The University of York examined psychological states during the UK lockdown, revealing that external surroundings shape “maladaptive thought processes” – with fewer people able to think about the future when isolated
The UK lockdown created a new way of living, out of necessity.
People had to brace themselves for loneliness, which has been found to change brain structure.
“In the absence of desired social experiences, lonely individuals may be biased towards internally-directed thoughts such as reminiscing or imagining social experiences. We know these cognitive abilities are mediated by the default network brain regions,” said Nathan Spreng from Montreal Neurological Institute-Hospital of McGill University.
In a different study looking at suicide survivors, it was found that those with trusted people to speak to were more likely to now be okay.
Philip Baiden, an assistant professor at the University of Texas at Arlington, School of Social Work, said: “Respondents who had someone to confide in were six times more likely to be in a state of complete mental health.”
Other people had to face a daily risk of infection and death, because they could not afford to isolate. Those living in rented accommodation were more likely to experience negative mental health than those who own homes, linking financial insecurity to isolation feelings. A May 2021 survey found that one in five UK adults felt a consistent symptom of depression during their isolation.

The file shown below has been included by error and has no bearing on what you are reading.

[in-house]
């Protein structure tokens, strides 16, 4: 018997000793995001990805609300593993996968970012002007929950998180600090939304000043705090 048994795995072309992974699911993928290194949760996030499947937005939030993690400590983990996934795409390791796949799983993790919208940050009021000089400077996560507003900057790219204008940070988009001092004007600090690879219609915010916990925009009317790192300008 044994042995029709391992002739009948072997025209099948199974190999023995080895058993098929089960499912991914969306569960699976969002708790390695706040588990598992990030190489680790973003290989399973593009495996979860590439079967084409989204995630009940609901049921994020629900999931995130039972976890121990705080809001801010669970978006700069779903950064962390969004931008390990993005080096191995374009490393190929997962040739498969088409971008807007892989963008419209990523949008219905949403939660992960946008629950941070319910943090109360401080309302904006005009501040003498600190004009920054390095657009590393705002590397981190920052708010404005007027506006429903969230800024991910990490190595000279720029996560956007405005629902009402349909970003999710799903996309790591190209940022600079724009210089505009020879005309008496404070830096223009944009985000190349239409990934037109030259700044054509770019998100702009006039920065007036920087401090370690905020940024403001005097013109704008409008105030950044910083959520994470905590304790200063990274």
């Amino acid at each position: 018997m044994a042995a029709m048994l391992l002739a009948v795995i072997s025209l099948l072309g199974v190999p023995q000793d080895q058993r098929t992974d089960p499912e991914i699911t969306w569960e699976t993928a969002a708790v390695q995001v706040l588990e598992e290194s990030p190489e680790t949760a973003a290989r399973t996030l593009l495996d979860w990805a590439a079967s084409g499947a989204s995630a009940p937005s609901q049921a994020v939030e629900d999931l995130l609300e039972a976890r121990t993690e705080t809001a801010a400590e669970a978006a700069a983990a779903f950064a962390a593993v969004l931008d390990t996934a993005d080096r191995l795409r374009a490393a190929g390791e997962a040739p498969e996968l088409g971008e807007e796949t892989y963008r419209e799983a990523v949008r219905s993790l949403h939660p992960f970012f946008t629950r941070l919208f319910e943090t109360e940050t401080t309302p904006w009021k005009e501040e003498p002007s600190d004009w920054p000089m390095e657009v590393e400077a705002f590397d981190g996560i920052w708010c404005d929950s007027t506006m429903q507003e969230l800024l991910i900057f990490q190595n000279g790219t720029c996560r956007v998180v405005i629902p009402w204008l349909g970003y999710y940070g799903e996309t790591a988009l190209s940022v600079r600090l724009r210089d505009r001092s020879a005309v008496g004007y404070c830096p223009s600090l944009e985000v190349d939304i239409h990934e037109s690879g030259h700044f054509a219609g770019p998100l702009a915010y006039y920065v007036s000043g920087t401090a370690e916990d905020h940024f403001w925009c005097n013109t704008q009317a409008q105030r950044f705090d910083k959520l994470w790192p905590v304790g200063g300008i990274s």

Now, psychologists are investigating mass changes to human thinking and behaviour during the first lockdown. Researchers texted participants at random times during their day over one week, asking them what they had just been thinking about and what they were doing.
The research was conducted by York University, in collaboration with Queen’s University, Canada and the University of Essex.
So, what did they find out?
Surroundings can directly change how a person thinks
Dr Giulia Poerio, co-author and Lecturer in Psychology at the University of Essex said: “Anecdotally people have reported changes in aspects of their mental lives brought about by the pandemic, such as changes in what occupies their thoughts or dreams.
“Our findings are exciting because they show how important our external environment and social interactions are for shaping what is going on internally and suggest that changing our external world could be one way of changing the (mal)adaptive thought patterns that make up so much of our waking lives.”
If social interactions and external environment have such a direct impact on what thought loops help people live their daily lives, there is a possibility for applying these findings to the treatment of mental health issues like depression.
2. Future planning really only happens via positive mental health
Lead author, Brontë McKeown, a PhD Student from the Department of Psychology said: “Normally, people spend a lot of time thinking about other people and planning for the future in their daily lives. We found that both of these thought patterns were disrupted during lockdown.
“We found that future thinking was reduced overall during lockdown, and only seemed to occur at pre-lockdown levels when people were actively engaged in work.”
The lead author further explained that when a person has the capacity for future thinking, they are also generally experiencing positive mental health. The reduction in future planning during the first, most uncertain and isolating lockdown, can be explained by “negative emotional changes” that happened to people.